Even before today's attack on French troops, the number of deadly attacks on US and other coalition troops by Afghan soldiers was steadily rising. And while the military continues to describe the attacks as isolated incidents, a classified report obtained by the New York Times tells a very different story. "Lethal altercations are clearly not rare or isolated; they reflect a rapidly growing systemic homicide threat, a magnitude of which may be unprecedented between 'allies' in modern military history," states the report, which blames mutual dislike, not Taliban infiltrators, for most of the killings.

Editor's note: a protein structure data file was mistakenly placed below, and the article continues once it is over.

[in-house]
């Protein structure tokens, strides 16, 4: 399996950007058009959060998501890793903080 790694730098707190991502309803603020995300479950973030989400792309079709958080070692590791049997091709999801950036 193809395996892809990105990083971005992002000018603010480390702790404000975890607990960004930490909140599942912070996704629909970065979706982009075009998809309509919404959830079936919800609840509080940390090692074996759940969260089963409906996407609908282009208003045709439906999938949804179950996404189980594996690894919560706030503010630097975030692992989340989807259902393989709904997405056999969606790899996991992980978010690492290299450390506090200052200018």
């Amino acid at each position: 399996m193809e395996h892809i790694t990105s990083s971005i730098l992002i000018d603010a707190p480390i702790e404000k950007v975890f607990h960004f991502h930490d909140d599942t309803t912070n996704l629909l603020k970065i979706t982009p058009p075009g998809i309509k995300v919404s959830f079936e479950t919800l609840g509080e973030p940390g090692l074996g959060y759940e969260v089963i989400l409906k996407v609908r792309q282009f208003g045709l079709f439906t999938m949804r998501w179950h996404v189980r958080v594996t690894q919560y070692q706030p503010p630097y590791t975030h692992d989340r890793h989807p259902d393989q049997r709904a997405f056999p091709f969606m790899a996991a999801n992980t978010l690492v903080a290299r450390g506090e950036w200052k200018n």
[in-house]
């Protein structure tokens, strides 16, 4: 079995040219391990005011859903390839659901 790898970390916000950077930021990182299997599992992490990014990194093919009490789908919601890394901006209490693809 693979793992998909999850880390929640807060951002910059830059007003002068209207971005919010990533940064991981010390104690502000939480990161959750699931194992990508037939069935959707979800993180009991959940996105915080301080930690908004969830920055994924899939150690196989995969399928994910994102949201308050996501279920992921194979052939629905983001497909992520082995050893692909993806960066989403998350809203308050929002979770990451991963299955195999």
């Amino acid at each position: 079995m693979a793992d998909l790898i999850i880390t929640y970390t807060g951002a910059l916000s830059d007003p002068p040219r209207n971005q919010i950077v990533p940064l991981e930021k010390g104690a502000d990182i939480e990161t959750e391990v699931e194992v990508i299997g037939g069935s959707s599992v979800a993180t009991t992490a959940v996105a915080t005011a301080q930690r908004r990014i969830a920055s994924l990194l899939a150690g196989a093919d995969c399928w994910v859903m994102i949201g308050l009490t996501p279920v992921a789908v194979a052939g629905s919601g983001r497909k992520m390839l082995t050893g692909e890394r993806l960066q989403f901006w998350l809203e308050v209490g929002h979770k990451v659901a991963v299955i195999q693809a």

The report—written by a behavioral scientist who interviewed hundreds of Afghan and US troops—found that at least 58 Western troops were killed by Afghan soldiers and police in the four years to May 2011, with most of the attacks happening after October 2009. American troops described their Afghan counterparts as gutless and often stoned, while the Afghans' complaints about Americans ranged from public urination to the killing of civilians. "The sense of hatred is growing rapidly,” an Afghan Army colonel says. His troops, he says, are "thieves, liars, and drug addicts,” but the Americans are "rude, arrogant bullies who use foul language."